The French police have arrested nine people after a suspect beheaded a school teacher in broad daylight on the street in a Paris suburb on Friday, police sources said.
Samuel Paty, who had recently shown students cartoons of the Prophet Muhammad, was beheaded outside his school.
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Police shot the attacker dead minutes after he murdered the 47-year-old history teacher.
Paty had earlier this month shown his pupils cartoons of the prophet in a civics class on the freedom of expression, angering a number of Muslim parents.
Muslims believe that any depiction of the prophet is blasphemous.
The killing was described by French President Emmanuel Macron on Friday as a “terrorist attack”.
Prime Minister Jean Castex said: “I want to share with you my total indignation. Secularism, the backbone of the French Republic, was targeted in this vile act.”
Four relatives of the attacker, including a minor, were detained in the immediate aftermath of the attack in the middle-class suburb of Conflans-Sainte-Honorine. Five more were detained overnight, among them two parents of pupils at the College du Bois d’Aulne where the teacher was employed.
Parents of pupils laid flowers at the school gate. Some said their children were distraught.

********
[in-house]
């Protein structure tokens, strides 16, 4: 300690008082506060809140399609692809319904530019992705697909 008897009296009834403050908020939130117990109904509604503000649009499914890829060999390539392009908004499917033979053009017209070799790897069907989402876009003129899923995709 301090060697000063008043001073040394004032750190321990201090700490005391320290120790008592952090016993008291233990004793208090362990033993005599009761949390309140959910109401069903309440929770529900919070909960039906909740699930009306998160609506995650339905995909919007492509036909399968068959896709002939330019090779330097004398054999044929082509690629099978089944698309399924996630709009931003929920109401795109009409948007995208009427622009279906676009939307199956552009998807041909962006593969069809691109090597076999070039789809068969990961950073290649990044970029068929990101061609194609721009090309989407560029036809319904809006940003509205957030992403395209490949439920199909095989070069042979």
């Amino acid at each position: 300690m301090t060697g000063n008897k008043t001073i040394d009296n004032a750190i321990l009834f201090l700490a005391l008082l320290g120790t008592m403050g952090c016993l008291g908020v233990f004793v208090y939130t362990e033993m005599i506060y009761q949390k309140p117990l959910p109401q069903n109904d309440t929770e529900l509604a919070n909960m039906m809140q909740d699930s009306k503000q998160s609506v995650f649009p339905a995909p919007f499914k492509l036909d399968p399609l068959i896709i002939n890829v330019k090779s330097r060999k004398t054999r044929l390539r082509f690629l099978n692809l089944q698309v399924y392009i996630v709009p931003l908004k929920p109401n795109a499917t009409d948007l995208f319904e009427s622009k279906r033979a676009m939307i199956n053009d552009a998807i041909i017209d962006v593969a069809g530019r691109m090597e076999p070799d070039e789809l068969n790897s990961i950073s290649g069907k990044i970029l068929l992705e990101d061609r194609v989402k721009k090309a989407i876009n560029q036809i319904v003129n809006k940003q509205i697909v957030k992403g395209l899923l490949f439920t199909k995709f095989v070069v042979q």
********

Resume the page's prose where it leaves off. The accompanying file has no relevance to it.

“[My daughter] is in pieces, terrorised by the violence of such an act. How will I explain to her the unthinkable?” one father wrote on Twitter.
Muslim leaders condemned the killing, which many public figures perceived as an attack on the essence of French statehood and its values of secularism, freedom of worship and freedom of expression.
Tareq Oubrou, the imam of a Bordeaux mosque, said of the killing: “It is not a civilisation that kills an innocent person, it is barbarity.”
“Every day that passes without incident we give thanks,” he said. “We are between hammer and anvil. It attacks the republic, society, peace and the very essence of religion, which is about togetherness.”
France has over the past several years seen a series of violent attacks, including bombings and shootings in November 2015 at the Bataclan theatre and sites around Paris that killed 130 people.
Late last month, a man, who emigrated to France from Pakistan, used a meat cleaver to attack and wound two people outside the former offices of satirical magazine Charlie Hebdo.
That was the spot where armed men gunned down employees of the magazine five years ago in retaliation for the magazine’s publication of cartoons of the prophet.
The issue of the cartoons was revived last month when Charlie Hebdo decided to republish them to coincide with the start of the trial of accomplices in the 2015 attack.